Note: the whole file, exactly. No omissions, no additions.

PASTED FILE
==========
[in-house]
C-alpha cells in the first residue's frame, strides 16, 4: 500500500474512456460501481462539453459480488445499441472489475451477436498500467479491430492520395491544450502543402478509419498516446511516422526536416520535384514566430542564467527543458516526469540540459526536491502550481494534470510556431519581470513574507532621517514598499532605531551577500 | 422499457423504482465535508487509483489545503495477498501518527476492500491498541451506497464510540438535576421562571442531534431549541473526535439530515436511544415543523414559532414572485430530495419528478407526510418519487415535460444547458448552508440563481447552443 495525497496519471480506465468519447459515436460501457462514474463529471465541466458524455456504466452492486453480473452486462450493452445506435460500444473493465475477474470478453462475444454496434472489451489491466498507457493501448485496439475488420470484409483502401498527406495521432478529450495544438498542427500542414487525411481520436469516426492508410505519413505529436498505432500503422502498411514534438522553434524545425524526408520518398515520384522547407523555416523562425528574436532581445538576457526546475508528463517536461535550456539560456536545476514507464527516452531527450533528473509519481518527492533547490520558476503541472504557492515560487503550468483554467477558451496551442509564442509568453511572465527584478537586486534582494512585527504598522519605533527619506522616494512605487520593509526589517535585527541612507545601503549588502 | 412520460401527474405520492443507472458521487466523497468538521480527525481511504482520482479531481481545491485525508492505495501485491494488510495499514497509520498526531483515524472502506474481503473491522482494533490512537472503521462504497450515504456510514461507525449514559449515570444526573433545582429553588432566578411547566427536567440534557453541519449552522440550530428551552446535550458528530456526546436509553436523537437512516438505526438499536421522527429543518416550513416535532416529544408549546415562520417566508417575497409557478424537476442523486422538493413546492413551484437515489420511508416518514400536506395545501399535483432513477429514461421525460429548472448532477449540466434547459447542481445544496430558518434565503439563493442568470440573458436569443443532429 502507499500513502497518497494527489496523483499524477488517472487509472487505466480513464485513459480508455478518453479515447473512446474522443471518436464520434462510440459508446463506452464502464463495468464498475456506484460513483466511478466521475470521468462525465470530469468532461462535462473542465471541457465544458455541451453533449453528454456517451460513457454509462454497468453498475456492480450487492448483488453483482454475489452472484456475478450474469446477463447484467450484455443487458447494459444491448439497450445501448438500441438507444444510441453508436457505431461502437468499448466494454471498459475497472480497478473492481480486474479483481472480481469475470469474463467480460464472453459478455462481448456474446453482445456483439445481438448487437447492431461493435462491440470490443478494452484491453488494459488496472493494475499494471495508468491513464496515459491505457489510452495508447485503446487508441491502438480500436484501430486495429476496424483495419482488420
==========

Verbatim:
[in-house]
C-alpha cells in the first residue's frame, strides 16, 4: 500500500474512456460501481462539453459480488445499441472489475451477436498500467479491430492520395491544450502543402478509419498516446511516422526536416520535384514566430542564467527543458516526469540540459526536491502550481494534470510556431519581470513574507532621517514598499532605531551577500 | 422499457423504482465535508487509483489545503495477498501518527476492500491498541451506497464510540438535576421562571442531534431549541473526535439530515436511544415543523414559532414572485430530495419528478407526510418519487415535460444547458448552508440563481447552443 495525497496519471480506465468519447459515436460501457462514474463529471465541466458524455456504466452492486453480473452486462450493452445506435460500444473493465475477474470478453462475444454496434472489451489491466498507457493501448485496439475488420470484409483502401498527406495521432478529450495544438498542427500542414487525411481520436469516426492508410505519413505529436498505432500503422502498411514534438522553434524545425524526408520518398515520384522547407523555416523562425528574436532581445538576457526546475508528463517536461535550456539560456536545476514507464527516452531527450533528473509519481518527492533547490520558476503541472504557492515560487503550468483554467477558451496551442509564442509568453511572465527584478537586486534582494512585527504598522519605533527619506522616494512605487520593509526589517535585527541612507545601503549588502 | 412520460401527474405520492443507472458521487466523497468538521480527525481511504482520482479531481481545491485525508492505495501485491494488510495499514497509520498526531483515524472502506474481503473491522482494533490512537472503521462504497450515504456510514461507525449514559449515570444526573433545582429553588432566578411547566427536567440534557453541519449552522440550530428551552446535550458528530456526546436509553436523537437512516438505526438499536421522527429543518416550513416535532416529544408549546415562520417566508417575497409557478424537476442523486422538493413546492413551484437515489420511508416518514400536506395545501399535483432513477429514461421525460429548472448532477449540466434547459447542481445544496430558518434565503439563493442568470440573458436569443443532429 502507499500513502497518497494527489496523483499524477488517472487509472487505466480513464485513459480508455478518453479515447473512446474522443471518436464520434462510440459508446463506452464502464463495468464498475456506484460513483466511478466521475470521468462525465470530469468532461462535462473542465471541457465544458455541451453533449453528454456517451460513457454509462454497468453498475456492480450487492448483488453483482454475489452472484456475478450474469446477463447484467450484455443487458447494459444491448439497450445501448438500441438507444444510441453508436457505431461502437468499448466494454471498459475497472480497478473492481480486474479483481472480481469475470469474463467480460464472453459478455462481448456474446453482445456483439445481438448487437447492431461493435462491440470490443478494452484491453488494459488496472493494475499494471495508468491513464496515459491505457489510452495508447485503446487508441491502438480500436484501430486495429476496424483495419482488420